Even Jails Are Decarcerating More Than State Prisons

    State prisons’ efforts to decarcerate during the COVID-19 crisis seem to have been eclipsed by those of county jails—despite more than half of all incarcerated people being housed in state-run facilities.

    As of April 27, none of the population percentage reductions from the 15 state prisons with available, frequently-updated population counts surpassed jails’, according to a May 1 Prison Policy Initiative analysis. Even the highest state prison reduction—Vermont’s 16 percent—fell below the analyzed jails’ median reduction of 18 percent. And Vermont’s may not even be a reliable figure, since the state has a mixed jail-prison system.

    “Because of this, we cannot be certain how much of Vermont’s incarcerated population reduction is due to the release of pretrial detainees (who would be in jail in other states) or people sentenced to state prison,” wrote Emily Widra, a PPI blog contributor, and Peter Wagner, the organization’s co-founder and executive director, “which suggests that even the state with most drastic prison population reduction is still too far behind the typical jail.”

    PPI’s comparison of jail reductions with state and federal decarceration efforts. (Prison Policy Initiative)

     

    The other 15 state prisons’ cuts range from 1.7 percent to 7.9 percent. Yet most jails have reduced their populations by at least 15 percent, and more than one-third have slashed them by a quarter.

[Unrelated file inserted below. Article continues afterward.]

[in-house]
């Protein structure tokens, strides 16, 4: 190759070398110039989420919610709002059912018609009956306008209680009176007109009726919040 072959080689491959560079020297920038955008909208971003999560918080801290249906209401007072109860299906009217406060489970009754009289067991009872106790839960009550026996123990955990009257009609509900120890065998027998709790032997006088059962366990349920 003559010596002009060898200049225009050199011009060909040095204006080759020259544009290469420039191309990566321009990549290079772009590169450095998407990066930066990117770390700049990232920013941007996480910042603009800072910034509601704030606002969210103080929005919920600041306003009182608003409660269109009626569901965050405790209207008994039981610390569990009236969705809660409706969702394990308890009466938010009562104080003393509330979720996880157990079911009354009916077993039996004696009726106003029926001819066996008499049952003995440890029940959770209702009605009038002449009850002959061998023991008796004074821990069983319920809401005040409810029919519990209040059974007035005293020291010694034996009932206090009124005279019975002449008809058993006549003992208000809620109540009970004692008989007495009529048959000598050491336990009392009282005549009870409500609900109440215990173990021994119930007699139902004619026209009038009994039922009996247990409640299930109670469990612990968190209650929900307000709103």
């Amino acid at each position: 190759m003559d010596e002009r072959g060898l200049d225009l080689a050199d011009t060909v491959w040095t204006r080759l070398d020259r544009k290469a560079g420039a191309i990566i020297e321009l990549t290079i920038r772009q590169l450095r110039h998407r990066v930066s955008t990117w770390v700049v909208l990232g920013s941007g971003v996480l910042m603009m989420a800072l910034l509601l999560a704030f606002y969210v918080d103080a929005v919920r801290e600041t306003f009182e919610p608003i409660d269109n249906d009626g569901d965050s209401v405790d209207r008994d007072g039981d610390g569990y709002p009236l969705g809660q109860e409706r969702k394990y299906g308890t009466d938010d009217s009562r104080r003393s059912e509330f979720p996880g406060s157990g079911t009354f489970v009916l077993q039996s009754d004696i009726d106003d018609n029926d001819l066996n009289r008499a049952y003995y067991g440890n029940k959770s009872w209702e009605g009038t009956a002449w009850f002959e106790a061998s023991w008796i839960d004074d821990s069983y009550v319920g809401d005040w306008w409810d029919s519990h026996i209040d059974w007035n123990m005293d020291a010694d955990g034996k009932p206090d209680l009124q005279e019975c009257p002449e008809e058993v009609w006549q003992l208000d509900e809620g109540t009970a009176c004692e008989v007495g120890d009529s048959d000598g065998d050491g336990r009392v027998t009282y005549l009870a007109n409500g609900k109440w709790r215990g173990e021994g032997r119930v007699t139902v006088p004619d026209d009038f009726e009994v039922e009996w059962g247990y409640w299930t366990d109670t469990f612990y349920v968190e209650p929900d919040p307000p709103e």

States’ meek reductions may not even be true instances of decarceration, the authors suggest. At least four states—California, Colorado, Illinois and Oklahama—have refused to accept incarcerated people held at county jails into prisons. “While refusing to admit people from jails does reduce prison density,” they write, “it means that the people who would normally be admitted are still being held in different correctional facilities.”

    By and large, states don’t seem to be doing what the PPI authors describe as the “obvious” measures to ease population density. They could be refusing to incarcerate people in on technical parole and probation violations, or they could front-load them for release—neither of which, “for the most part,” states are doing.

    “States clearly need to do more to reduce the density of state prisons,” the PPI authors conclude.

     


    Photograph of San Quentin State Prison in California by Zboralski via Wikimedia Commons/Creative Commons

    • Show Comments